Posted: May 6, 2013 5:00 PM
Even after the wrongfully convicted are cleared and released from prison, many of them are still haunted by the injustice and the lengthy period it can take to have it expunged from their records. Despite exoneration, many felony convictions remain on federal databases and become a hindrance as exonerees try to adjust to their newfound freedom, impeding efforts to find housing and employment.
The New York Times reports:
Some states, including New York and Illinois, have a straightforward process for erasing or sealing criminal records after a wrongful conviction. But legal researchers say that most state laws are out of date with the recent waves of exonerations, and require onetime convicts already declared not guilty to once again prove their innocence.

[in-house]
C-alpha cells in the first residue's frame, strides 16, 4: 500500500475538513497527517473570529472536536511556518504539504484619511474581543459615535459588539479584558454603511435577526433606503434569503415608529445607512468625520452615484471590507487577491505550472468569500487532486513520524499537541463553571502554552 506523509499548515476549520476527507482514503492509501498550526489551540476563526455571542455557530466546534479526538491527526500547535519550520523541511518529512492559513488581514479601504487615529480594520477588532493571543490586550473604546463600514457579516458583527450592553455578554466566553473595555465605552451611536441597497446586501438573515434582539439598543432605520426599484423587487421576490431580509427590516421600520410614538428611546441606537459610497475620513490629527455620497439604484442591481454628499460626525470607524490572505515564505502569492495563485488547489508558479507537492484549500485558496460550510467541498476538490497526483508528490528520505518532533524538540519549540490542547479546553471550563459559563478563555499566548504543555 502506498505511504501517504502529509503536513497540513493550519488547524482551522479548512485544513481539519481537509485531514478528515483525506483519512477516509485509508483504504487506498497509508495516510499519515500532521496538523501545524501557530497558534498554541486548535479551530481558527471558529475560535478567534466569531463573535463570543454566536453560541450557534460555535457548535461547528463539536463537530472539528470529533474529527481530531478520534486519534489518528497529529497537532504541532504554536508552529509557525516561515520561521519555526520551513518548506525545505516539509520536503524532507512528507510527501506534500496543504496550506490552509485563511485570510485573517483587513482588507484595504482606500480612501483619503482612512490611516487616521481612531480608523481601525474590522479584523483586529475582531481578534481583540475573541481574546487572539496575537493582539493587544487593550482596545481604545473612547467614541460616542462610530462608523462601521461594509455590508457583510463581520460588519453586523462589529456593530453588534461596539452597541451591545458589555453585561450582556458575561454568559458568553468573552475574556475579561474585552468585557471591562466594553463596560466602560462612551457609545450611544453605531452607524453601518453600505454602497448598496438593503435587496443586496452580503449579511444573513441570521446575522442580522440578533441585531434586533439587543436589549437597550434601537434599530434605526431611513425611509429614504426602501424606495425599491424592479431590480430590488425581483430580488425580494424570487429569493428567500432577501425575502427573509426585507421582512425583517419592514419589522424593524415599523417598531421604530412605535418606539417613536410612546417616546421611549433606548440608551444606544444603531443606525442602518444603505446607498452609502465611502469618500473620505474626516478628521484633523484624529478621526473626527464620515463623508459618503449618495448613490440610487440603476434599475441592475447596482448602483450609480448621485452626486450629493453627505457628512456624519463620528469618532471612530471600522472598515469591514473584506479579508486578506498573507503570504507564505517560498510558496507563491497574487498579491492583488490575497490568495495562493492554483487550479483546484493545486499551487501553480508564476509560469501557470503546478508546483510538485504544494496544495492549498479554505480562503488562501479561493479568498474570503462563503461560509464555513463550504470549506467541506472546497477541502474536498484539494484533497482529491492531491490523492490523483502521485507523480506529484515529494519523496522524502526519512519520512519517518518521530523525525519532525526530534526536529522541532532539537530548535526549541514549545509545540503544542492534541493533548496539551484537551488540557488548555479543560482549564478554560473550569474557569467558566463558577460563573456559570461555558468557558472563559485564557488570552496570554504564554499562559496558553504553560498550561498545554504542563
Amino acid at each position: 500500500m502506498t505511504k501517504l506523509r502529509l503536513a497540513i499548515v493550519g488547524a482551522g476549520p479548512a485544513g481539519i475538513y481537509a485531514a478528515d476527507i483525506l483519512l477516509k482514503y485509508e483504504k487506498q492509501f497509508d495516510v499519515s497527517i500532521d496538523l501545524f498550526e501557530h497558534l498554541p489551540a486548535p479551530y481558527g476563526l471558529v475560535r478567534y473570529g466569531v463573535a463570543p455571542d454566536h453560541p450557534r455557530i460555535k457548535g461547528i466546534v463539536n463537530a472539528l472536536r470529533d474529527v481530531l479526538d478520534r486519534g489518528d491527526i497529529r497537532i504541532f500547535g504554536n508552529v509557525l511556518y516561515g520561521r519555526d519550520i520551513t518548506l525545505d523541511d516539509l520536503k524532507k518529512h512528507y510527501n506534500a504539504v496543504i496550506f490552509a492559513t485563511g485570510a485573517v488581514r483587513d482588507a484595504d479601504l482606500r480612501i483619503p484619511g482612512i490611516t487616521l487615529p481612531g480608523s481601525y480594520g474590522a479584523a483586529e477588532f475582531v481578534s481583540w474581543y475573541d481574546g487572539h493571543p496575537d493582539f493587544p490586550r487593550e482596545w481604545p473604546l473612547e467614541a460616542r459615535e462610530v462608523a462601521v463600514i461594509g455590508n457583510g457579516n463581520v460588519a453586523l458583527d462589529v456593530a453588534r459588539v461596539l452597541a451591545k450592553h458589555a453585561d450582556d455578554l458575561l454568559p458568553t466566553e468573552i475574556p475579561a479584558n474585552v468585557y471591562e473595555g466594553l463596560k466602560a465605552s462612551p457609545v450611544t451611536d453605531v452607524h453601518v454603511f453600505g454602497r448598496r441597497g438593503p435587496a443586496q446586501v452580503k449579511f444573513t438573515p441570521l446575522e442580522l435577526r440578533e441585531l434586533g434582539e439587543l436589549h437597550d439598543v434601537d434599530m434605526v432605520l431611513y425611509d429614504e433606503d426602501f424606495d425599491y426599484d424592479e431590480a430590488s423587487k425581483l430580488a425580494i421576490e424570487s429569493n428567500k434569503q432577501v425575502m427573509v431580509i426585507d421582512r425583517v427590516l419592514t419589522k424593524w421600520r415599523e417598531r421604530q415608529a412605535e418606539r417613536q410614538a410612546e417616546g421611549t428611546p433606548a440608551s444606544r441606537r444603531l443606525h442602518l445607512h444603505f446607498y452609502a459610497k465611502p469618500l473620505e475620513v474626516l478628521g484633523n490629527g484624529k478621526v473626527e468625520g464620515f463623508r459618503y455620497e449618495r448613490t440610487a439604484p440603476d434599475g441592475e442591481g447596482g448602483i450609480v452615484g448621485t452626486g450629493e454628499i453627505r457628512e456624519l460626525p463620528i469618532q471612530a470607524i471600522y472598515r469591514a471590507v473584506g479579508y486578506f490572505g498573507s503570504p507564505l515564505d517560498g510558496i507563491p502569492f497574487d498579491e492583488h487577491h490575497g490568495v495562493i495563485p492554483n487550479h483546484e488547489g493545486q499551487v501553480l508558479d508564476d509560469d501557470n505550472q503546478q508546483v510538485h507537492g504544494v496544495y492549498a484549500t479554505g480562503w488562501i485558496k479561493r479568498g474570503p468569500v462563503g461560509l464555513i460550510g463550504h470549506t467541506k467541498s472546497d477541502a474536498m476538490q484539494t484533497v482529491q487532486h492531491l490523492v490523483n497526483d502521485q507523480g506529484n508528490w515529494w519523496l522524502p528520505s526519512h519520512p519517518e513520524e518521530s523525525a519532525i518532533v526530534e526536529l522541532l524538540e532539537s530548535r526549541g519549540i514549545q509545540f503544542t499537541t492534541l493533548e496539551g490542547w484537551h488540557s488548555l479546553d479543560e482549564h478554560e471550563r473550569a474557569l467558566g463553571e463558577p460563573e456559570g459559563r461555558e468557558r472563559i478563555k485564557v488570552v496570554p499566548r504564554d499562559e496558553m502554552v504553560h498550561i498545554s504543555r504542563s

Vincent Moto, who served nearly nine years in prison for a rape and robbery DNA testing proved he didn’t commit, was recently denied his petition to have his record expunged. Moto was exonerated in 1996.
Audrey Edmunds, who spent more than a decade in prison for the shaking death of an infant girl before new medical evidence prompted her conviction to be overturned, continues to struggle with the mark on her criminal record, though she was exonerated five years ago.
“I hate it,” said Ms. Edmunds, 52, who now lives in northern Wisconsin. “They put us through enough to begin with. They don’t give us any assistance. I’m glad to be out, but there’s got to be more support. I don’t like having this awful nightmare of a cloud hanging over me.”
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